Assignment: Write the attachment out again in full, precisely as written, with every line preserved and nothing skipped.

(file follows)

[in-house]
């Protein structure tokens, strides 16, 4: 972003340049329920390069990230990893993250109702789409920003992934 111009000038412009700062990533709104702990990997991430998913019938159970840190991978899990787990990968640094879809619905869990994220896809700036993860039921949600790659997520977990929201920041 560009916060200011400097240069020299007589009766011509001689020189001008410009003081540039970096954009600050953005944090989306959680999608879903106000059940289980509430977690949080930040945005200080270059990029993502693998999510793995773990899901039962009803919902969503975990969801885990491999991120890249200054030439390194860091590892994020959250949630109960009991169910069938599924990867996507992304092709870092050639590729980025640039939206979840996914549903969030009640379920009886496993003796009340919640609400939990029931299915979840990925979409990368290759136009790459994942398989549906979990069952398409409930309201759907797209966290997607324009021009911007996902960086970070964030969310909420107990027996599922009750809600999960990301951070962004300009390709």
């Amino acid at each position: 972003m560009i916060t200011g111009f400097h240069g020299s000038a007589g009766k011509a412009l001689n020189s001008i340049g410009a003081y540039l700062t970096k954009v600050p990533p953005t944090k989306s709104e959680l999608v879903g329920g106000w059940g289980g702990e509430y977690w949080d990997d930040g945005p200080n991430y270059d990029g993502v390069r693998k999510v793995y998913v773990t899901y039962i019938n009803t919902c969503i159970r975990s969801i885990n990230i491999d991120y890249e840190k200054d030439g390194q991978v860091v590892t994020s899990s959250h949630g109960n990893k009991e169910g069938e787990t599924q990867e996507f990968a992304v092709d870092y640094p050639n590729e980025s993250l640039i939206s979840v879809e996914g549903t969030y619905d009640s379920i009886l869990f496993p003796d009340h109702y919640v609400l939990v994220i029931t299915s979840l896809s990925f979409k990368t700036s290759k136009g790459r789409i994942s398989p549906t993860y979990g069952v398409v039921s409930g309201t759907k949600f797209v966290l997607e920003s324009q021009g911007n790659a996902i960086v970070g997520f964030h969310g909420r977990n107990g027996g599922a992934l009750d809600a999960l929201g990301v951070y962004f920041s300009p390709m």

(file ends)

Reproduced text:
[in-house]
């Protein structure tokens, strides 16, 4: 972003340049329920390069990230990893993250109702789409920003992934 111009000038412009700062990533709104702990990997991430998913019938159970840190991978899990787990990968640094879809619905869990994220896809700036993860039921949600790659997520977990929201920041 560009916060200011400097240069020299007589009766011509001689020189001008410009003081540039970096954009600050953005944090989306959680999608879903106000059940289980509430977690949080930040945005200080270059990029993502693998999510793995773990899901039962009803919902969503975990969801885990491999991120890249200054030439390194860091590892994020959250949630109960009991169910069938599924990867996507992304092709870092050639590729980025640039939206979840996914549903969030009640379920009886496993003796009340919640609400939990029931299915979840990925979409990368290759136009790459994942398989549906979990069952398409409930309201759907797209966290997607324009021009911007996902960086970070964030969310909420107990027996599922009750809600999960990301951070962004300009390709």
């Amino acid at each position: 972003m560009i916060t200011g111009f400097h240069g020299s000038a007589g009766k011509a412009l001689n020189s001008i340049g410009a003081y540039l700062t970096k954009v600050p990533p953005t944090k989306s709104e959680l999608v879903g329920g106000w059940g289980g702990e509430y977690w949080d990997d930040g945005p200080n991430y270059d990029g993502v390069r693998k999510v793995y998913v773990t899901y039962i019938n009803t919902c969503i159970r975990s969801i885990n990230i491999d991120y890249e840190k200054d030439g390194q991978v860091v590892t994020s899990s959250h949630g109960n990893k009991e169910g069938e787990t599924q990867e996507f990968a992304v092709d870092y640094p050639n590729e980025s993250l640039i939206s979840v879809e996914g549903t969030y619905d009640s379920i009886l869990f496993p003796d009340h109702y919640v609400l939990v994220i029931t299915s979840l896809s990925f979409k990368t700036s290759k136009g790459r789409i994942s398989p549906t993860y979990g069952v398409v039921s409930g309201t759907k949600f797209v966290l997607e920003s324009q021009g911007n790659a996902i960086v970070g997520f964030h969310g909420r977990n107990g027996g599922a992934l009750d809600a999960l929201g990301v951070y962004f920041s300009p390709m």